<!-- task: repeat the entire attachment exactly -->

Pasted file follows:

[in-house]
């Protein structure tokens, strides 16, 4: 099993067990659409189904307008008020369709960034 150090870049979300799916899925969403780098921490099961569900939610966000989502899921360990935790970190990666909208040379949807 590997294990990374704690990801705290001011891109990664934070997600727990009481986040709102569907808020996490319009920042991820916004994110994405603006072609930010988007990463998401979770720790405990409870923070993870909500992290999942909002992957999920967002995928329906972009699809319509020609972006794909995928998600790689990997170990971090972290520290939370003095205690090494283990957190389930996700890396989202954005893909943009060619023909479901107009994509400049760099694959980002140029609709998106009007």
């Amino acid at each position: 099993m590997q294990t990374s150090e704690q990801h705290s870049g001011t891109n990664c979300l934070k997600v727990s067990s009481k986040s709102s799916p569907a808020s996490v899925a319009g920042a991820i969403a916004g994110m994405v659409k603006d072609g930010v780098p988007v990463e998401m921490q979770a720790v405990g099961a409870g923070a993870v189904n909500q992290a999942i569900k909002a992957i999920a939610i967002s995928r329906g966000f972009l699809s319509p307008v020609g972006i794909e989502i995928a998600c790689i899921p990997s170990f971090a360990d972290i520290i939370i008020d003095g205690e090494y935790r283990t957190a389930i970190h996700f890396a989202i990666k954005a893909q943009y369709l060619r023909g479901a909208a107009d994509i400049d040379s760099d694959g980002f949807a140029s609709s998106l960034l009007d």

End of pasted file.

[in-house]
């Protein structure tokens, strides 16, 4: 099993067990659409189904307008008020369709960034 150090870049979300799916899925969403780098921490099961569900939610966000989502899921360990935790970190990666909208040379949807 590997294990990374704690990801705290001011891109990664934070997600727990009481986040709102569907808020996490319009920042991820916004994110994405603006072609930010988007990463998401979770720790405990409870923070993870909500992290999942909002992957999920967002995928329906972009699809319509020609972006794909995928998600790689990997170990971090972290520290939370003095205690090494283990957190389930996700890396989202954005893909943009060619023909479901107009994509400049760099694959980002140029609709998106009007």
């Amino acid at each position: 099993m590997q294990t990374s150090e704690q990801h705290s870049g001011t891109n990664c979300l934070k997600v727990s067990s009481k986040s709102s799916p569907a808020s996490v899925a319009g920042a991820i969403a916004g994110m994405v659409k603006d072609g930010v780098p988007v990463e998401m921490q979770a720790v405990g099961a409870g923070a993870v189904n909500q992290a999942i569900k909002a992957i999920a939610i967002s995928r329906g966000f972009l699809s319509p307008v020609g972006i794909e989502i995928a998600c790689i899921p990997s170990f971090a360990d972290i520290i939370i008020d003095g205690e090494y935790r283990t957190a389930i970190h996700f890396a989202i990666k954005a893909q943009y369709l060619r023909g479901a909208a107009d994509i400049d040379s760099d694959g980002f949807a140029s609709s998106l960034l009007d």